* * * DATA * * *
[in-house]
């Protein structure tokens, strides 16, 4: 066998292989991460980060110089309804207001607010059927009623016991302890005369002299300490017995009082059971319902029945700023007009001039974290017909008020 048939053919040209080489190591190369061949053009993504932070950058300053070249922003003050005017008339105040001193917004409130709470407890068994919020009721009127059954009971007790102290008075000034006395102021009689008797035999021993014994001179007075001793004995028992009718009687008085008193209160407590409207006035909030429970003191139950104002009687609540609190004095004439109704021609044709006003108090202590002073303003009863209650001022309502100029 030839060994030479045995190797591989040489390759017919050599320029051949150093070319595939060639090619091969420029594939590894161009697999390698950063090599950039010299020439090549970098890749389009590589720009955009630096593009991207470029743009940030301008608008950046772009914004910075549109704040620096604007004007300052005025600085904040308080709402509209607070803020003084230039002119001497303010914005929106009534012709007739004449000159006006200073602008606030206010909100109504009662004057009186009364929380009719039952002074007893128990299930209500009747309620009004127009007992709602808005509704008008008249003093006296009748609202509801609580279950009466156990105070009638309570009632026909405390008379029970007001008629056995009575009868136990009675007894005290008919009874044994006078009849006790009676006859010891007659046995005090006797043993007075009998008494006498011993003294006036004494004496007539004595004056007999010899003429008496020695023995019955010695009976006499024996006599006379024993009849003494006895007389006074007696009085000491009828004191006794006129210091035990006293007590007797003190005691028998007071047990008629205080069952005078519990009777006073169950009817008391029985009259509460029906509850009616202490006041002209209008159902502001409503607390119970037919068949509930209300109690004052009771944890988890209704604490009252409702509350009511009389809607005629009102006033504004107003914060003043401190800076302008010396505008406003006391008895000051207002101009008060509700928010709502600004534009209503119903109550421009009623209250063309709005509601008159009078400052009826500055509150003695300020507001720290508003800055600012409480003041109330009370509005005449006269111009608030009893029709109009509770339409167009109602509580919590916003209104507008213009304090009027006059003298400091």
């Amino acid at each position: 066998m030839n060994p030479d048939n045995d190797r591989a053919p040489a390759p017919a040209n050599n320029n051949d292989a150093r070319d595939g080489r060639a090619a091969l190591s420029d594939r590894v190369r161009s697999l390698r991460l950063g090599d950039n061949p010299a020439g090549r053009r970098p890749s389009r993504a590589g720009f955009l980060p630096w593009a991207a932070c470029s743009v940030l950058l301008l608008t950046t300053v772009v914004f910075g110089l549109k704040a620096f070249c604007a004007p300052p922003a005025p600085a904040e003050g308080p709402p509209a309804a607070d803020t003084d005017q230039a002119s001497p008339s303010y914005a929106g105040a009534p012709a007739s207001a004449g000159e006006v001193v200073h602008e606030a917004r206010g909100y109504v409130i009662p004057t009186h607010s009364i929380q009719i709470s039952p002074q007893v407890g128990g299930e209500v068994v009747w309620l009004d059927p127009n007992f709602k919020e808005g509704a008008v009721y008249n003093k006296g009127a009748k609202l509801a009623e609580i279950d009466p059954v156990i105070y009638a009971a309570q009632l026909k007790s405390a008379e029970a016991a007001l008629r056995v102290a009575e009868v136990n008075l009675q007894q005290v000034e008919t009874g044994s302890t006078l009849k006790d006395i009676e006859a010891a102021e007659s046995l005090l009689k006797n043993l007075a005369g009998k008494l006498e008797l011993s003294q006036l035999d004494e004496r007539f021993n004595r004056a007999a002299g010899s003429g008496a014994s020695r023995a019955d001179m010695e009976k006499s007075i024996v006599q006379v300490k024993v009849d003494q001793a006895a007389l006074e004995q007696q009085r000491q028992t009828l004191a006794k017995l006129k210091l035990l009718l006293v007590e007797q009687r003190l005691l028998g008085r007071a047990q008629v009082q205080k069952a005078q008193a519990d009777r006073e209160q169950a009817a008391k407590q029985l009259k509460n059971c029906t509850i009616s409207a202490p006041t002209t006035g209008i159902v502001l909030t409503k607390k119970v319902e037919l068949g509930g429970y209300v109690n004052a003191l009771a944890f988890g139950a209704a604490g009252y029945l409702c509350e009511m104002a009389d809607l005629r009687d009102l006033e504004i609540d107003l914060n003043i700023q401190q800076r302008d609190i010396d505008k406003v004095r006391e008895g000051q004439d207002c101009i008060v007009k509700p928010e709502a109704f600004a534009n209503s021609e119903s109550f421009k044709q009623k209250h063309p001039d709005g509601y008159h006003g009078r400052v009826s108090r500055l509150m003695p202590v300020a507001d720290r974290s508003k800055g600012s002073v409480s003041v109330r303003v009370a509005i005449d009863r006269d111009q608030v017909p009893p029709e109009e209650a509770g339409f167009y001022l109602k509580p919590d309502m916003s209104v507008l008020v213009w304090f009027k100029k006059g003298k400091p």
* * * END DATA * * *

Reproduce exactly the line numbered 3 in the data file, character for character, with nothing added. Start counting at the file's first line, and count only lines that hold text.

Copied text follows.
């Amino acid at each position: 066998m030839n060994p030479d048939n045995d190797r591989a053919p040489a390759p017919a040209n050599n320029n051949d292989a150093r070319d595939g080489r060639a090619a091969l190591s420029d594939r590894v190369r161009s697999l390698r991460l950063g090599d950039n061949p010299a020439g090549r053009r970098p890749s389009r993504a590589g720009f955009l980060p630096w593009a991207a932070c470029s743009v940030l950058l301008l608008t950046t300053v772009v914004f910075g110089l549109k704040a620096f070249c604007a004007p300052p922003a005025p600085a904040e003050g308080p709402p509209a309804a607070d803020t003084d005017q230039a002119s001497p008339s303010y914005a929106g105040a009534p012709a007739s207001a004449g000159e006006v001193v200073h602008e606030a917004r206010g909100y109504v409130i009662p004057t009186h607010s009364i929380q009719i709470s039952p002074q007893v407890g128990g299930e209500v068994v009747w309620l009004d059927p127009n007992f709602k919020e808005g509704a008008v009721y008249n003093k006296g009127a009748k609202l509801a009623e609580i279950d009466p059954v156990i105070y009638a009971a309570q009632l026909k007790s405390a008379e029970a016991a007001l008629r056995v102290a009575e009868v136990n008075l009675q007894q005290v000034e008919t009874g044994s302890t006078l009849k006790d006395i009676e006859a010891a102021e007659s046995l005090l009689k006797n043993l007075a005369g009998k008494l006498e008797l011993s003294q006036l035999d004494e004496r007539f021993n004595r004056a007999a002299g010899s003429g008496a014994s020695r023995a019955d001179m010695e009976k006499s007075i024996v006599q006379v300490k024993v009849d003494q001793a006895a007389l006074e004995q007696q009085r000491q028992t009828l004191a006794k017995l006129k210091l035990l009718l006293v007590e007797q009687r003190l005691l028998g008085r007071a047990q008629v009082q205080k069952a005078q008193a519990d009777r006073e209160q169950a009817a008391k407590q029985l009259k509460n059971c029906t509850i009616s409207a202490p006041t002209t006035g209008i159902v502001l909030t409503k607390k119970v319902e037919l068949g509930g429970y209300v109690n004052a003191l009771a944890f988890g139950a209704a604490g009252y029945l409702c509350e009511m104002a009389d809607l005629r009687d009102l006033e504004i609540d107003l914060n003043i700023q401190q800076r302008d609190i010396d505008k406003v004095r006391e008895g000051q004439d207002c101009i008060v007009k509700p928010e709502a109704f600004a534009n209503s021609e119903s109550f421009k044709q009623k209250h063309p001039d709005g509601y008159h006003g009078r400052v009826s108090r500055l509150m003695p202590v300020a507001d720290r974290s508003k800055g600012s002073v409480s003041v109330r303003v009370a509005i005449d009863r006269d111009q608030v017909p009893p029709e109009e209650a509770g339409f167009y001022l109602k509580p919590d309502m916003s209104v507008l008020v213009w304090f009027k100029k006059g003298k400091p």